A COLD HOUSE
A play that goes to the heart of our difficulties
What happens when a former RUC officer and his wife discover that the man working in their kitchen is an IRA ex-prisoner who killed a policeman? That's the scenario in Dubbeljoint Theatre Company's latest play, A Cold House, which opens on Tuesday 3 June in Amharclann na Carraige on the Whiterock Road in West Belfast.
Written by former IRA prisoners Laurence McKeown and Brian Campbell, this is a play which challenges both republicans and unionists alike and which goes to the heart of the current difficulties in the peace process.
It is a play which asks the hard questions and confronts its characters with the uncomfortable truths that must be faced if people are to go forward in a society riven with conflict. It is a deeply human drama which tears apart any cosy notions of what conflict resolution and reconciliation might mean.
Since their release from prison, Laurence McKeown and Brian Campbell have, separately and together, produced two books, two acclaimed stage plays, two radio dramas and an award-winning feature film (H3). A Cold House is their latest collaboration and it promises to be in the finest tradition of political drama which forces a society to hold a mirror up to itself.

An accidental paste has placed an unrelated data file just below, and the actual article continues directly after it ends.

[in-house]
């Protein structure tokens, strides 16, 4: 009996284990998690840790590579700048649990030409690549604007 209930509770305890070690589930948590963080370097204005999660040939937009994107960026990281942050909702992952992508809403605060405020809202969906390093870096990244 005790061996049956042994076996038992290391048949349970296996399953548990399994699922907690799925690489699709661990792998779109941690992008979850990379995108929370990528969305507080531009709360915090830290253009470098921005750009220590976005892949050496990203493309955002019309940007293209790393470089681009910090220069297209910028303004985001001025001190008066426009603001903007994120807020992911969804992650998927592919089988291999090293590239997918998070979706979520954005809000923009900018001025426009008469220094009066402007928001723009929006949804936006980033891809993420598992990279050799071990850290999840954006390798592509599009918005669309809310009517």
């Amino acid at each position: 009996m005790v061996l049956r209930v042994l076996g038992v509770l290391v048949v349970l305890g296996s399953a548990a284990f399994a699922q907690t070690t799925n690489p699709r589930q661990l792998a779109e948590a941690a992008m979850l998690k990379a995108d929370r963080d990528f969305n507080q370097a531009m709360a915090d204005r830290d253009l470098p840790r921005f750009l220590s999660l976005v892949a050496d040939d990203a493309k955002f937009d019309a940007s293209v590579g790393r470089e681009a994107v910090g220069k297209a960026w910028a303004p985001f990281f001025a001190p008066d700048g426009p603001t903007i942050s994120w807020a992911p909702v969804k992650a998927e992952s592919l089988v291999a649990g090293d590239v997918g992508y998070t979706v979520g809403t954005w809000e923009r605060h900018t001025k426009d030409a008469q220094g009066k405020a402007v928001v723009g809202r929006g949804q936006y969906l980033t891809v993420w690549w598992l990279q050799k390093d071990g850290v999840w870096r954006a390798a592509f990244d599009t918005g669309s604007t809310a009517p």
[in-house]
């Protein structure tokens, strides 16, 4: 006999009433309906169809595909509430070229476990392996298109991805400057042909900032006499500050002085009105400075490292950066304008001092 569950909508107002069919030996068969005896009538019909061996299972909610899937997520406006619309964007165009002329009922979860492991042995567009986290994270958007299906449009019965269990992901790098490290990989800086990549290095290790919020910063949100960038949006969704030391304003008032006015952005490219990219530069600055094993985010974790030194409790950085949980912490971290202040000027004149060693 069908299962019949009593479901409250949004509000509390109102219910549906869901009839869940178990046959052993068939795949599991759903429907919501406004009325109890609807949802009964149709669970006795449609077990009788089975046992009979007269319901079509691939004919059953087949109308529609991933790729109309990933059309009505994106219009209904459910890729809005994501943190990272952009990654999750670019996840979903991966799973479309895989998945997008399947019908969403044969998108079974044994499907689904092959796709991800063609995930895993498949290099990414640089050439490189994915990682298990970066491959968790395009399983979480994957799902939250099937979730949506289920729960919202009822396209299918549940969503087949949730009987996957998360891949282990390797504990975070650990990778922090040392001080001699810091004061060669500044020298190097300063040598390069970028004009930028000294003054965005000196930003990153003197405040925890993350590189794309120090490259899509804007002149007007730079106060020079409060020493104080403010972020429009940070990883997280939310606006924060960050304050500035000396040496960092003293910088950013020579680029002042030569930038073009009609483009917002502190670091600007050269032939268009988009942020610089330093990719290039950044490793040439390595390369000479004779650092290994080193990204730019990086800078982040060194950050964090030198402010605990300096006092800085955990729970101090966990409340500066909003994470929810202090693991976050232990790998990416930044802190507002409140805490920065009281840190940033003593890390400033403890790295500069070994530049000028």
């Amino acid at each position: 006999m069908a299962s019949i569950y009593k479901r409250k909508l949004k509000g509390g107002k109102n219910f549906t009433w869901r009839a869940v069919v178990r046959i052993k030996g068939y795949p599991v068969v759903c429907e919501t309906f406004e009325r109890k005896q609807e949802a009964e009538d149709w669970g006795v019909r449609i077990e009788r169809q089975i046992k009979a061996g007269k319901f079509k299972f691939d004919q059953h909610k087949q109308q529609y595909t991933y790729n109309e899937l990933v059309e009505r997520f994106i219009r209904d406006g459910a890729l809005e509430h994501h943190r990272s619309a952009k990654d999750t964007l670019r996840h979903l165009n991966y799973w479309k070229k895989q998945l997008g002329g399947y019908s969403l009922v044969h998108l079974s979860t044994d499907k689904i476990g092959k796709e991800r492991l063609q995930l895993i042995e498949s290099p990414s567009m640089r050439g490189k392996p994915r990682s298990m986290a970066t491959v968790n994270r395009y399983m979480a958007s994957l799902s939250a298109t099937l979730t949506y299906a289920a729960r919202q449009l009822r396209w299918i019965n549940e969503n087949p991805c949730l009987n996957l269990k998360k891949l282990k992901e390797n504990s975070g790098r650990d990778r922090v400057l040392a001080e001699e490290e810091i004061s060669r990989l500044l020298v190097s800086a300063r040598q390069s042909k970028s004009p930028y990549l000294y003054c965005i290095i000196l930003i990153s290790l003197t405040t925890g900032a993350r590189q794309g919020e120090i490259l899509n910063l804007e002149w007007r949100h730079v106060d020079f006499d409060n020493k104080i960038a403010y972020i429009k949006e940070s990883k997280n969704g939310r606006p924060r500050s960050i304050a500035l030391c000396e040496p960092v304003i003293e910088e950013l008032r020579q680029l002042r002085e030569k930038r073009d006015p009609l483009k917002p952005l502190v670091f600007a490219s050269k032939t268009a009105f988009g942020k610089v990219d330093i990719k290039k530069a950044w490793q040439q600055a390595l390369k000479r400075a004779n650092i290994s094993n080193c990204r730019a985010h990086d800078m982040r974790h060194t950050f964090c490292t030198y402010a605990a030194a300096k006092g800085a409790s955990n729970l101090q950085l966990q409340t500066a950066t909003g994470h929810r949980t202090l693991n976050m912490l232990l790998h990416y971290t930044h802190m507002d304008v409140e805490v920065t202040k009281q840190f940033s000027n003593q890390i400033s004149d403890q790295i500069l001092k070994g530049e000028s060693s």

In recent years they have engaged in dialogue with the unionist community and in their research for A Cold House, they interviewed a number of former RUC officers.
Director Pam Brighton has produced some of the most challenging plays to come out of the North of Ireland in recent years, such as A Night in November, Binlids, Forced Upon Us, Des and Laughter of Our Children. She describes A Cold House as "a very important play, possibly the most important DubbelJoint has done. It is a play that is intensely relevant to the current situation here, it is also a play that could be appreciated by an audience that knows nothing nor cares nothing about the situation in the North of Ireland, dealing as it does with how people begin to offload the loyalties and commitments that have enhanced their whole lives."